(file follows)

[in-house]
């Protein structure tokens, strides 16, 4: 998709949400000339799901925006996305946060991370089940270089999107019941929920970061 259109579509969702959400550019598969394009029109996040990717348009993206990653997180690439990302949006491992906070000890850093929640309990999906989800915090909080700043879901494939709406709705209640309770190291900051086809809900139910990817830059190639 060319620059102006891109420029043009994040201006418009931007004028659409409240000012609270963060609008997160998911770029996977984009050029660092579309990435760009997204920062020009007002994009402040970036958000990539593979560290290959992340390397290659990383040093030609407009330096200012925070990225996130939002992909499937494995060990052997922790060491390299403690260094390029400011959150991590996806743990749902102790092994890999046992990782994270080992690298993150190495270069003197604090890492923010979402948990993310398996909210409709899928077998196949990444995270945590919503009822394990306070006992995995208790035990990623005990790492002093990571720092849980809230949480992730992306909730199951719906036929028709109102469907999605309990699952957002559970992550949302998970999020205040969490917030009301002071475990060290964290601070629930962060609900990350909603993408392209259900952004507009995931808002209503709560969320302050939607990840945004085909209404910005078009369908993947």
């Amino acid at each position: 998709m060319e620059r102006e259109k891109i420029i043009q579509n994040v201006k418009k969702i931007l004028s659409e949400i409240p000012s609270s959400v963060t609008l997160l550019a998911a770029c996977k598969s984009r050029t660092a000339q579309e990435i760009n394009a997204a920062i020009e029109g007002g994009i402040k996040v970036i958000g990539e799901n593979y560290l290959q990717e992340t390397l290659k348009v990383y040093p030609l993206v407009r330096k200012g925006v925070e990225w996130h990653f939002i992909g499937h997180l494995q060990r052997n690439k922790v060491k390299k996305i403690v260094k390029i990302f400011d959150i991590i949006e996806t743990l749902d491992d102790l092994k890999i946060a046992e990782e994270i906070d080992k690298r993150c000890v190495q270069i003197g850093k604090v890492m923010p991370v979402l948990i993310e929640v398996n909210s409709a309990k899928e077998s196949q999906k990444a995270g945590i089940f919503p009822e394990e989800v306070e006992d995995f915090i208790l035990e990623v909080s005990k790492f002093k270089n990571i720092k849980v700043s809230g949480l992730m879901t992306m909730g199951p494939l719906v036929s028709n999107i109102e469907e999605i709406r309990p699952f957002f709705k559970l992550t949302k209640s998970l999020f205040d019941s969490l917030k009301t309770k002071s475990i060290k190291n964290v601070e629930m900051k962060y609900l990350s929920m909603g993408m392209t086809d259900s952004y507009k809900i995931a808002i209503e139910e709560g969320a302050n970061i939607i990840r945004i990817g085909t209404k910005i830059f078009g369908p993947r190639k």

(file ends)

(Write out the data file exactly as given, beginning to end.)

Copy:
[in-house]
């Protein structure tokens, strides 16, 4: 998709949400000339799901925006996305946060991370089940270089999107019941929920970061 259109579509969702959400550019598969394009029109996040990717348009993206990653997180690439990302949006491992906070000890850093929640309990999906989800915090909080700043879901494939709406709705209640309770190291900051086809809900139910990817830059190639 060319620059102006891109420029043009994040201006418009931007004028659409409240000012609270963060609008997160998911770029996977984009050029660092579309990435760009997204920062020009007002994009402040970036958000990539593979560290290959992340390397290659990383040093030609407009330096200012925070990225996130939002992909499937494995060990052997922790060491390299403690260094390029400011959150991590996806743990749902102790092994890999046992990782994270080992690298993150190495270069003197604090890492923010979402948990993310398996909210409709899928077998196949990444995270945590919503009822394990306070006992995995208790035990990623005990790492002093990571720092849980809230949480992730992306909730199951719906036929028709109102469907999605309990699952957002559970992550949302998970999020205040969490917030009301002071475990060290964290601070629930962060609900990350909603993408392209259900952004507009995931808002209503709560969320302050939607990840945004085909209404910005078009369908993947």
């Amino acid at each position: 998709m060319e620059r102006e259109k891109i420029i043009q579509n994040v201006k418009k969702i931007l004028s659409e949400i409240p000012s609270s959400v963060t609008l997160l550019a998911a770029c996977k598969s984009r050029t660092a000339q579309e990435i760009n394009a997204a920062i020009e029109g007002g994009i402040k996040v970036i958000g990539e799901n593979y560290l290959q990717e992340t390397l290659k348009v990383y040093p030609l993206v407009r330096k200012g925006v925070e990225w996130h990653f939002i992909g499937h997180l494995q060990r052997n690439k922790v060491k390299k996305i403690v260094k390029i990302f400011d959150i991590i949006e996806t743990l749902d491992d102790l092994k890999i946060a046992e990782e994270i906070d080992k690298r993150c000890v190495q270069i003197g850093k604090v890492m923010p991370v979402l948990i993310e929640v398996n909210s409709a309990k899928e077998s196949q999906k990444a995270g945590i089940f919503p009822e394990e989800v306070e006992d995995f915090i208790l035990e990623v909080s005990k790492f002093k270089n990571i720092k849980v700043s809230g949480l992730m879901t992306m909730g199951p494939l719906v036929s028709n999107i109102e469907e999605i709406r309990p699952f957002f709705k559970l992550t949302k209640s998970l999020f205040d019941s969490l917030k009301t309770k002071s475990i060290k190291n964290v601070e629930m900051k962060y609900l990350s929920m909603g993408m392209t086809d259900s952004y507009k809900i995931a808002i209503e139910e709560g969320a302050n970061i939607i990840r945004i990817g085909t209404k910005i830059f078009g369908p993947r190639k």